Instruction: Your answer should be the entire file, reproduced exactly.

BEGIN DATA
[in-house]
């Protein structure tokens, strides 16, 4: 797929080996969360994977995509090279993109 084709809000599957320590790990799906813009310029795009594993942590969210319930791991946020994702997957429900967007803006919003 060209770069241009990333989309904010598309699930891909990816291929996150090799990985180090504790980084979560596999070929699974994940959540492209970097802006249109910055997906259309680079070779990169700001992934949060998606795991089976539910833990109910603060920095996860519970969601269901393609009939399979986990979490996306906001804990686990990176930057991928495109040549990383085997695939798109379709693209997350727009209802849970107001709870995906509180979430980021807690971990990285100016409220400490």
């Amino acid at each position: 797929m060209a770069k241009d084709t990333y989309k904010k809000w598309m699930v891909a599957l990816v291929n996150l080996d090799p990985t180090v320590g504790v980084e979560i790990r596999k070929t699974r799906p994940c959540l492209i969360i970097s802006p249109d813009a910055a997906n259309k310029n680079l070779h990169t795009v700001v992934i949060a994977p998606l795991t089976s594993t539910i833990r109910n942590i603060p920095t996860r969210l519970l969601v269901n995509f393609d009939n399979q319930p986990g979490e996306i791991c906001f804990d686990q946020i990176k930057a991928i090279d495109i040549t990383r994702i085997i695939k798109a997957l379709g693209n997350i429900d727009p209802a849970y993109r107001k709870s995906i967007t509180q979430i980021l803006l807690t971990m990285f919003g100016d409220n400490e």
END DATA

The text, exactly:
[in-house]
């Protein structure tokens, strides 16, 4: 797929080996969360994977995509090279993109 084709809000599957320590790990799906813009310029795009594993942590969210319930791991946020994702997957429900967007803006919003 060209770069241009990333989309904010598309699930891909990816291929996150090799990985180090504790980084979560596999070929699974994940959540492209970097802006249109910055997906259309680079070779990169700001992934949060998606795991089976539910833990109910603060920095996860519970969601269901393609009939399979986990979490996306906001804990686990990176930057991928495109040549990383085997695939798109379709693209997350727009209802849970107001709870995906509180979430980021807690971990990285100016409220400490």
């Amino acid at each position: 797929m060209a770069k241009d084709t990333y989309k904010k809000w598309m699930v891909a599957l990816v291929n996150l080996d090799p990985t180090v320590g504790v980084e979560i790990r596999k070929t699974r799906p994940c959540l492209i969360i970097s802006p249109d813009a910055a997906n259309k310029n680079l070779h990169t795009v700001v992934i949060a994977p998606l795991t089976s594993t539910i833990r109910n942590i603060p920095t996860r969210l519970l969601v269901n995509f393609d009939n399979q319930p986990g979490e996306i791991c906001f804990d686990q946020i990176k930057a991928i090279d495109i040549t990383r994702i085997i695939k798109a997957l379709g693209n997350i429900d727009p209802a849970y993109r107001k709870s995906i967007t509180q979430i980021l803006l807690t971990m990285f919003g100016d409220n400490e």